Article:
Former Auditor-General Martin Matthews was given an ultimatum by MPs who appointed him to resign or face a parliamentary vote of no confidence, RNZ understands.
Mr Matthews has resigned after what RNZ understands was a highly critical report into his handling of a major fraud while he was the Transport Ministry chief executive.
In February, Joanne Harrison was jailed for three and a half years after stealing more than $700,000 under Mr Matthews' watch.
Senior public servant Maarten Wevers was commissioned to investigate how Mr Matthews responded when red flags were raised with him about Harrison, and whether he was fit to serve as Auditor-General.
RNZ understands there was major pushback from Mr Matthews and his legal team in response to Sir Maarten's draft report.
But it is understood he was given a deadline earlier this week for tendering his resignation, otherwise a vote of no confidence in him would be made in Parliament.
Speaker of the House David Carter would not comment on the substance of the report.
The committee of MPs who ordered the report are now refusing to release it, a decision Mr Carter said was unanimous.
RNZ understands the report found Mr Matthews had failed to act when concerns about Harrison's conduct were raised with him and he had not been as forthcoming as he should have been during the interview process for the Auditor-General role. It concluded those actions had damaged his reputation as Auditor-General and once that was lost it was difficult to regain.
Mr Carter said there were many areas of "significant disagreement" between the conclusions drawn by Sir Maarten and a report submitted in response from Mr Matthews.
"But subsequent to receiving the resignation ... the committee determined there was no need for us to do further work on either of those reports."
New Zealand First leader Winston Peters said Sir Maarten's report should made public.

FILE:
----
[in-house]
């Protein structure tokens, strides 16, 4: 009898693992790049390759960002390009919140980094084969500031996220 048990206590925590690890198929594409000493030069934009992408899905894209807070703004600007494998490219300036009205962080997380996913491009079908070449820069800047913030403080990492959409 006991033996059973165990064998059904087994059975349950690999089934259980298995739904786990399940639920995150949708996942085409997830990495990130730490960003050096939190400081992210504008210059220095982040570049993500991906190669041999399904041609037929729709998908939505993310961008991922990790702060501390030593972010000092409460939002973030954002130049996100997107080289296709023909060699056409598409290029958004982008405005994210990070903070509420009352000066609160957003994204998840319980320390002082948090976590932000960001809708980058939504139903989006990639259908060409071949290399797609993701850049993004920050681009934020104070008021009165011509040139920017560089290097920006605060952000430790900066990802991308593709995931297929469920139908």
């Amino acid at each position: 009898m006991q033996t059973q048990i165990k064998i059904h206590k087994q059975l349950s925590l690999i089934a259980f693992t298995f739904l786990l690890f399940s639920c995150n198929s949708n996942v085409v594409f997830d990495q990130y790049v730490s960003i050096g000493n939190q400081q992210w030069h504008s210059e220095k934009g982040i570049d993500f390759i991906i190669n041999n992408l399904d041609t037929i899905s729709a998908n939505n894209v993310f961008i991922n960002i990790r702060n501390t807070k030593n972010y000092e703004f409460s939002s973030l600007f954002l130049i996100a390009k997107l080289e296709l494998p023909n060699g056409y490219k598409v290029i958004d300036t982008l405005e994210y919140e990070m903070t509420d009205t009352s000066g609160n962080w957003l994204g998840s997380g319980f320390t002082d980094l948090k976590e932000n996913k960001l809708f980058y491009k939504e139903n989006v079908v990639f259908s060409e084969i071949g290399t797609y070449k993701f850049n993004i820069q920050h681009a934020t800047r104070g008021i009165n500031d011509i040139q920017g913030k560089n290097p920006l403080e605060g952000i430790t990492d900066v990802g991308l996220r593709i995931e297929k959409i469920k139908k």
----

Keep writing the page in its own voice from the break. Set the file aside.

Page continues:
"You cannot have an inquiry that goes to that level and at some significant expense into such a high office and then keep these findings confidential and secret from the taxpayer.
"There should not be one law for one group of people, no matter how high that office is, and a different law for everybody else."
United Future leader Peter Dunne said the conclusions presented in the report left Mr Matthews no choice.
"It's a pretty full and devastating critique of what went on. It would have been very difficult for him to have survived that and it was essentially the right thing to tender his resignation now."
Mr Dunne said it was vital the reputation of the Office of the Auditor-General - the government watchdog - was maintained.
"The Auditor-General is the ultimate safeguard in out system and if there can't be confidence in the Auditor-General's integrity and probity then who's can there be?
"Once that was thrown into doubt it was inevitable that he couldn't continue."
Mr Dunne said it was his initial understanding the report was going to be released.
"Given the extraordinary nature of the circumstances and the fact that the Auditor-General's chosen to resign, I think it's pretty difficult for it not to be made public frankly."
When Mr Matthews resigned, Labour MP Sue Moroney, who has been pursuing this matter, said the report "had to be made public", as it was funded by public money.
"We need to know the details of what came out in that investigation because I think that will put the public's mind at ease."
However, her Labour colleague on the committee, Trevor Mallard, voted for it to be kept secret, saying once Mr Matthews had resigned, the process had come to an end. He said there was no payout to Mr Matthews in return for his resignation.
The $27,000 cost of the report came out of the budget of the Office of the Clerk.